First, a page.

Three-dimensional components of selfhood in treatment-naive patients with major depressive disorder: A resting-state qEEG imaging study

Neuropsychologia 99:30-36 (2017)
Based on previous studies implicating increased functional connectivity within the self-referential brain network in major depressive disorder (MDD), and considering the functional roles of three distinct modules of such brain net (responsible for three-dimensional components of Selfhood) together with the documented abnormalities of self-related processing in MDD, we tested the hypothesis that patients with depression would exhibit increased connectivity within each module of the self-referential brain network and that the strength of these connections would correlate positively with depression severity. Applying the electroencephalogram (EEG) operational synchrony analysis to extract three modules of the self-referential brain network in 12 medication-free depressive outpatients and 10 control subjects we have found an increase in the strength of EEG synchrony within all three modules in depressive patients (though non-significant for the right module). Furthermore, multiple regression analysis that used 3 factors (values of synchrony strength for all three modules) as input indicated that combined increase in the strength of synchrony in all three modules was positively associated with severity of depression. Taken together the findings of this study suggest that depression is primarily associated with hypersynchrony in all three modules of the brain self-referential network (the anterior module been responsible for “witnessing observation and first–person perspective”, the left posterior module been responsible for “reflective agency and narration” and the right posterior module been responsible for “bodily representational-emotional agency”), thus contributing to excessive self-focus, rumination, and body tension.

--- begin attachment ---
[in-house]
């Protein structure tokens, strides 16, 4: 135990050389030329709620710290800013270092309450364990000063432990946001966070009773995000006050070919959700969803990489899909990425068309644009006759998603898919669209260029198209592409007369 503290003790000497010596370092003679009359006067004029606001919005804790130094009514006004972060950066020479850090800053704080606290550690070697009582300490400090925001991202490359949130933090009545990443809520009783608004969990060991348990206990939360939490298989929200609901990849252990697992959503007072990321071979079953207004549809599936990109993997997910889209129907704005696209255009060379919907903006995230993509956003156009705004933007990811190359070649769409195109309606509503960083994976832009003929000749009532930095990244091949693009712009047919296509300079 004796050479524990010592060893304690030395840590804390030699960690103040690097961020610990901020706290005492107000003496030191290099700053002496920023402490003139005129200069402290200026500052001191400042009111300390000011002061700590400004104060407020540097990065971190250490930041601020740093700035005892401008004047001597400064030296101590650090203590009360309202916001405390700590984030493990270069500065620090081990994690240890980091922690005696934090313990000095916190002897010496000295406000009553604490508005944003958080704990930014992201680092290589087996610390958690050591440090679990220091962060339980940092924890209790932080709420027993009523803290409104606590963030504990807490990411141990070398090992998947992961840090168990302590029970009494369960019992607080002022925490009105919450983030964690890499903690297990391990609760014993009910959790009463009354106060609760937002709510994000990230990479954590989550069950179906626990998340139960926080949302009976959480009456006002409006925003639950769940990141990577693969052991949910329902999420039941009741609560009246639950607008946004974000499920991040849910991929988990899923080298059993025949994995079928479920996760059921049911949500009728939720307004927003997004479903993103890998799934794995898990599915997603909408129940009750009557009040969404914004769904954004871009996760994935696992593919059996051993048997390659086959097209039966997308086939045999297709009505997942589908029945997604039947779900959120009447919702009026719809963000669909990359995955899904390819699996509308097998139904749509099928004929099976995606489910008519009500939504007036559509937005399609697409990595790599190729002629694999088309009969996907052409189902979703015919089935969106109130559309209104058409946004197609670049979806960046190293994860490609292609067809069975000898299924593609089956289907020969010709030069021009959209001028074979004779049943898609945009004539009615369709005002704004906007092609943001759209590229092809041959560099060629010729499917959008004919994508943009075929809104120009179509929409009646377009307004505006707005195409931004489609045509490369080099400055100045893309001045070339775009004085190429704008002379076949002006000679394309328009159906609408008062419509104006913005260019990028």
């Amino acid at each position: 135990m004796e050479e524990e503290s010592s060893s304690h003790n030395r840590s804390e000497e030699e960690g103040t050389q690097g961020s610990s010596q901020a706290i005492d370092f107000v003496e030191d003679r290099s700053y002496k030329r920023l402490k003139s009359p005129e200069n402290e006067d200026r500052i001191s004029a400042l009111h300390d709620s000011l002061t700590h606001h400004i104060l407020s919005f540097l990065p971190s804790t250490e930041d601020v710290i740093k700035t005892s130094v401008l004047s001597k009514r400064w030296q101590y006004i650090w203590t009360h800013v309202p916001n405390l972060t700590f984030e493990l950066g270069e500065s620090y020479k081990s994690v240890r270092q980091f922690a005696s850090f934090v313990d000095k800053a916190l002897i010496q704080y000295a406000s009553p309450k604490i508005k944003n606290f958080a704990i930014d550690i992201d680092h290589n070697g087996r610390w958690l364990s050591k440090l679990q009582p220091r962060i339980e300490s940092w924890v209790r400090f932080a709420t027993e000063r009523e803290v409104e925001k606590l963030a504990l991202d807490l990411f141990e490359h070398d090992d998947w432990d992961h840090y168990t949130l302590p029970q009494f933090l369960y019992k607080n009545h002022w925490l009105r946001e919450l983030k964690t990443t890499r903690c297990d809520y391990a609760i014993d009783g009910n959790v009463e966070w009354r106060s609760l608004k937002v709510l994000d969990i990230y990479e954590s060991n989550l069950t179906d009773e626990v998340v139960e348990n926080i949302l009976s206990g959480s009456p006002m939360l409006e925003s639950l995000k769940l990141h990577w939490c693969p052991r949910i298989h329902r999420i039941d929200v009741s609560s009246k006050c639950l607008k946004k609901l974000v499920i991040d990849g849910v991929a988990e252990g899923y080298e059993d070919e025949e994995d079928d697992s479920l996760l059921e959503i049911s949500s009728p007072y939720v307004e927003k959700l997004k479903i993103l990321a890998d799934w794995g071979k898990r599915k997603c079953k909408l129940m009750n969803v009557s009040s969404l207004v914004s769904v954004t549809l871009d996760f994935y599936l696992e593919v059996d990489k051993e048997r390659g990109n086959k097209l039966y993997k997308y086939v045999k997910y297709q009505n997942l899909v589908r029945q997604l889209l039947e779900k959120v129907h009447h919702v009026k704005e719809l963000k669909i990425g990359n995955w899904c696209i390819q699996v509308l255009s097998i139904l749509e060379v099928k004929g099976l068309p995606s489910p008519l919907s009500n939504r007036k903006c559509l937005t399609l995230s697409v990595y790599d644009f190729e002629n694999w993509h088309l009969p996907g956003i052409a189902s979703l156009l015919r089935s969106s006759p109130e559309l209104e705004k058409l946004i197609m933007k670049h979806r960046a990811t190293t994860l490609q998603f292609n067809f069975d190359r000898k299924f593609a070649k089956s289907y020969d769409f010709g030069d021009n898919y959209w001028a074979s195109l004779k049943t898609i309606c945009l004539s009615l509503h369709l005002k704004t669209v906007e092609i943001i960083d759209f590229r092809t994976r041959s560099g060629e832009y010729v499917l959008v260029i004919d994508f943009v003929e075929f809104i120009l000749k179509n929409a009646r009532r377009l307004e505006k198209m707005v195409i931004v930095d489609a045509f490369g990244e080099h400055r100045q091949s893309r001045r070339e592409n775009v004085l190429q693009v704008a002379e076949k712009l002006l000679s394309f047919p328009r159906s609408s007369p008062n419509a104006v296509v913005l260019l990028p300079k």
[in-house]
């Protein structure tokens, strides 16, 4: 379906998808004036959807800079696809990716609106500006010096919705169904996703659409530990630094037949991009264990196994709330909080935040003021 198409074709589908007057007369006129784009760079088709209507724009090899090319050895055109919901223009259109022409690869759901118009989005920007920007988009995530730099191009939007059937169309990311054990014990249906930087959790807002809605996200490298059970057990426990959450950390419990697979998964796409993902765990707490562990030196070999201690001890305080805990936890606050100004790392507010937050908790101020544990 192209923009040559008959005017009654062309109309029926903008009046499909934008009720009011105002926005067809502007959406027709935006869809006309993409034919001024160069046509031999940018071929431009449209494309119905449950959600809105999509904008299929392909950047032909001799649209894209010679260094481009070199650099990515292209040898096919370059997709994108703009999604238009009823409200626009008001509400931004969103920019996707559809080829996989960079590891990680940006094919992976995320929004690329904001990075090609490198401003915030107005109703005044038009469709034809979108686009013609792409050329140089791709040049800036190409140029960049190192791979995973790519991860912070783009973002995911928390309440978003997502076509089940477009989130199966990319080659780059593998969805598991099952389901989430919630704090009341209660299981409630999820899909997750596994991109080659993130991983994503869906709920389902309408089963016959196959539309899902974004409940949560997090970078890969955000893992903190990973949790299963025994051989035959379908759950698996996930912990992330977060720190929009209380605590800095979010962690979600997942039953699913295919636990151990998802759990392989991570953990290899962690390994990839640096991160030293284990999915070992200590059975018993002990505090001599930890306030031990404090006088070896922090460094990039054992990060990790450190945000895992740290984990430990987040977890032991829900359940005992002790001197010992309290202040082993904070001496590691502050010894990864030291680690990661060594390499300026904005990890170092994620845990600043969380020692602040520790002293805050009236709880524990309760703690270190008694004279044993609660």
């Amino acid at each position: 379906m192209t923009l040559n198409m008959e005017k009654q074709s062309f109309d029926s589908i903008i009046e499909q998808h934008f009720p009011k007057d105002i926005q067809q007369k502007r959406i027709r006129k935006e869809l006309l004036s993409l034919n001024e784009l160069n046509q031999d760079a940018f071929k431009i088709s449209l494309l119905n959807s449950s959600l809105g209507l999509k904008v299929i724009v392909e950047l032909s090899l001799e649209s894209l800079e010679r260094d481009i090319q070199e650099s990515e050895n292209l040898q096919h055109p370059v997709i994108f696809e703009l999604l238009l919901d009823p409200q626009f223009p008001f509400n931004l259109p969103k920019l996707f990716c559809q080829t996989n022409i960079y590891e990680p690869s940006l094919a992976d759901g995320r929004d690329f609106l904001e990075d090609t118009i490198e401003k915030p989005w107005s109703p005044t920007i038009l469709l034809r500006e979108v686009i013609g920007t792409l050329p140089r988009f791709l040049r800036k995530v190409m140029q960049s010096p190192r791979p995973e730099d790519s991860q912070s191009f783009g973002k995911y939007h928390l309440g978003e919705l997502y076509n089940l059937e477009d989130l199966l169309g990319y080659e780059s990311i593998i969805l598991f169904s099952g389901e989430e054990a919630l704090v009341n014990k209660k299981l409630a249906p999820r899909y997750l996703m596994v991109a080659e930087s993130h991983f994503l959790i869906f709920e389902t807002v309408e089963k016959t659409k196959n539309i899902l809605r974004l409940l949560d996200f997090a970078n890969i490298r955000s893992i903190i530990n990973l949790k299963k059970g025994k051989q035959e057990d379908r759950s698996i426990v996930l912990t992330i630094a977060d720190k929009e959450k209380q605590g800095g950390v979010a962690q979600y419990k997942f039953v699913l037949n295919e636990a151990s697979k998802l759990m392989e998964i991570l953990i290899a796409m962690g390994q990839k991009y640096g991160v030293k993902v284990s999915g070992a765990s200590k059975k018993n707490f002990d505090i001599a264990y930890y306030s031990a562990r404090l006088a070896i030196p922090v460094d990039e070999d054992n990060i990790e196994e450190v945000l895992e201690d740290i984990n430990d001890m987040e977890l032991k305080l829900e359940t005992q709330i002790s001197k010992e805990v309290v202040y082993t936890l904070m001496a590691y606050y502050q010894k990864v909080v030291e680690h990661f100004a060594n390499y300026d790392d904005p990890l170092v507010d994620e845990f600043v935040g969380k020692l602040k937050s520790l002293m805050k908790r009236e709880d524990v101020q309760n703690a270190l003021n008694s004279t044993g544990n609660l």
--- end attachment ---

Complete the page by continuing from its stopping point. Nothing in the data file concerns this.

Keywords Self-referential brain network  DMN  EEG  Subjective sense of self  First-person perspective  Alpha rhythm  Operational synchrony  Depression  Rumination  Functional connectivity
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